What’s new about the new app club?
Clubhouse, the social networking app, has gained popularity for letting people gather in audio chat rooms to talk about various issues. Hearing a lot about Clubhouse lately partially falls on the tech leaders of the day. For the greatest satisfaction of the tech exalted audience Elon Musk and Bill Gates appeared there and Mark Zuckerberg also joined the community to discuss augmented and virtual reality. Rumours say the presence of the Chief Facebook Executive Officer was not mere vanity but a business interest since he had ordered employees to create a similar product. “We’ve been connecting people through audio and video technologies for many years and are always exploring new ways to improve that experience for people,” Emilie Haskell, a Facebook spokeswoman, said. A representative for Clubhouse declined to comment.
Right now, Clubhouse is for people who like to talk and miss having an audience – like celebrities or lurkers who want to be near interesting conversations. Kevin Hart, Drake, Tiffany Haddish, and a handful of others are using it. In fact, the app is becoming popular in the Black entertainment community, in particular. Haddish was the first person to break 1 million followers on Clubhouse, which should tell that the service is well past that 1,500 users mark. But that may play into the “pretentious, clout-chasing atmosphere” some pundits have already noted. Eventually, as it grows and becomes a big deal, it may turn into a new medium we all have to keep an eye on. What are the downsides of Clubhouse?
The service has had some issues already with hate speech and abuse, so it had to institute community moderation guidelines in October 2020. Experts claim it made a common mistake from the outset to trust users to not be rude. Now Clubhouse declares its hope “to be a new type of network based on empathy, discussion and sensemaking, rather than polarization. ”We think social media needs more of this” the Terms of Service and Community Guidelines conclude which means that Clubhouse is ambitious to perform better than social networks.
Privacy could also be a problem. Clubhouse appears to carry the same flaws as so many other success stories in the appstore of free choice. The marketing strategy is well thought through, but no one seems to have really considered respect for privacy along the way. As Inc.com reports, Clubhouse doesn’t spell out how long it retains those complaint-related recordings (“when the investigation is complete,” is all it says), or who at the company has access to them. Clubhouse is also taking advantage of info about participants, not only from what they personally share (one’s contacts and social media) but what they share about others (their contacts and social media). In addition the app is always tracking you with all the usual tricks, like cookies. It could be stressed that the obligation to have a valid legal basis for any processing of personal data is not a tedious administrative formality but one of the cornerstones of GDPR and of privacy protection.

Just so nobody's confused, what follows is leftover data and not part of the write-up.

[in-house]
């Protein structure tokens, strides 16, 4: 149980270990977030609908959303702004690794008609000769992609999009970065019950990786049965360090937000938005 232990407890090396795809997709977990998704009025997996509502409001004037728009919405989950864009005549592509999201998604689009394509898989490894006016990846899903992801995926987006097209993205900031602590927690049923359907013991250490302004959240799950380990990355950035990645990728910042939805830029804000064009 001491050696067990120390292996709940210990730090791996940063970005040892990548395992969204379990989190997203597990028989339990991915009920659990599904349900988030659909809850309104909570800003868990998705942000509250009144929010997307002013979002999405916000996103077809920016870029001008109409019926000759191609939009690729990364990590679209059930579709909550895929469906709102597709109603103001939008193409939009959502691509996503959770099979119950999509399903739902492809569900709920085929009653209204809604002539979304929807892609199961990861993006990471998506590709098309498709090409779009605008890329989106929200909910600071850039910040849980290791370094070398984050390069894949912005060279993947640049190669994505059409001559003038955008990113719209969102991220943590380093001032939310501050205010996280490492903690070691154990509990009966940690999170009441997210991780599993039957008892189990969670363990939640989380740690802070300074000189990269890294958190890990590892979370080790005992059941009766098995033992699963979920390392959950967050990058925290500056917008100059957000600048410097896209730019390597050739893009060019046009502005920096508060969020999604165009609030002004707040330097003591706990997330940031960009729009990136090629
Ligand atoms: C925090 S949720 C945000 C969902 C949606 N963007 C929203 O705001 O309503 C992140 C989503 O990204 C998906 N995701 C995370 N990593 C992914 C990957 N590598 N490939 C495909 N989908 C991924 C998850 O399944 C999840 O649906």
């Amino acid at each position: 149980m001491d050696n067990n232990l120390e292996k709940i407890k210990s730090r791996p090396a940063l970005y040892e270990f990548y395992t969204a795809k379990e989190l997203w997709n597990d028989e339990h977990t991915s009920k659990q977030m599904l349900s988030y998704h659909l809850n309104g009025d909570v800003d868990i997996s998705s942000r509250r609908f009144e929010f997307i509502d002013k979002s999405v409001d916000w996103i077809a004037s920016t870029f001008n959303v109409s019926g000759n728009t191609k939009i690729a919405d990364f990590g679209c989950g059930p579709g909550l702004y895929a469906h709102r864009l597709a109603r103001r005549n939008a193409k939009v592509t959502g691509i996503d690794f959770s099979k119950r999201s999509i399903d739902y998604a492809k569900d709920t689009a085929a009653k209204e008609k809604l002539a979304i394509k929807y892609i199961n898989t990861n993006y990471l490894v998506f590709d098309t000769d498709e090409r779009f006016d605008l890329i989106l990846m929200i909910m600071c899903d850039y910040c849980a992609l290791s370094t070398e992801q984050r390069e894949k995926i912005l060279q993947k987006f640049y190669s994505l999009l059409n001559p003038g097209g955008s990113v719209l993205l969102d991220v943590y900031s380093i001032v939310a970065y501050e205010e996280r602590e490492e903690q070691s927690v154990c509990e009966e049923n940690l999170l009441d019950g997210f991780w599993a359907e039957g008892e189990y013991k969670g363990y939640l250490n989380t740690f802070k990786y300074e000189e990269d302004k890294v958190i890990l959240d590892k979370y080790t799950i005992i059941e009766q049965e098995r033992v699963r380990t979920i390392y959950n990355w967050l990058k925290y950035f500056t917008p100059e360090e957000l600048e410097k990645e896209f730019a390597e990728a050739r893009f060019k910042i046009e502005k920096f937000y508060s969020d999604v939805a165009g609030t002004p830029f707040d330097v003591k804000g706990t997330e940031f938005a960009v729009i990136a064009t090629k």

Just a few months ago, the Belgian GBA imposed a hefty fine on dating website Twoo in very similar circumstances, arguing that no valid legal basis under GDPR can be found for the processing of friend data. After all, your friends have not given permission to – in this case – Clubhouse to process their data, nor to you to process and share their data with Clubhouse for that purpose. Nor can Clubhouse and its users rely on a legitimate interest in this context and the processing of contact details of non-users therefore lacks a valid legal basis.
It is not surprising that Clubhouse is now subject of investigations by various European privacy authorities. Both the French CNIL and the state DPA in Hamburg, the HmbBfDI, are currently investigating the way in which Alpha Exploration Co., the American company behind Clubhouse, handles personal data of its current and future users. In France, the investigation is the result of a petition against Clubhouse, which has now collected more than 10,000 signatures and anyone who remembers the millions of fines in France for Google and Amazon knows that the CNIL is not afraid to strike hard against American tech companies.
Compiled by Media 21 Foundation from: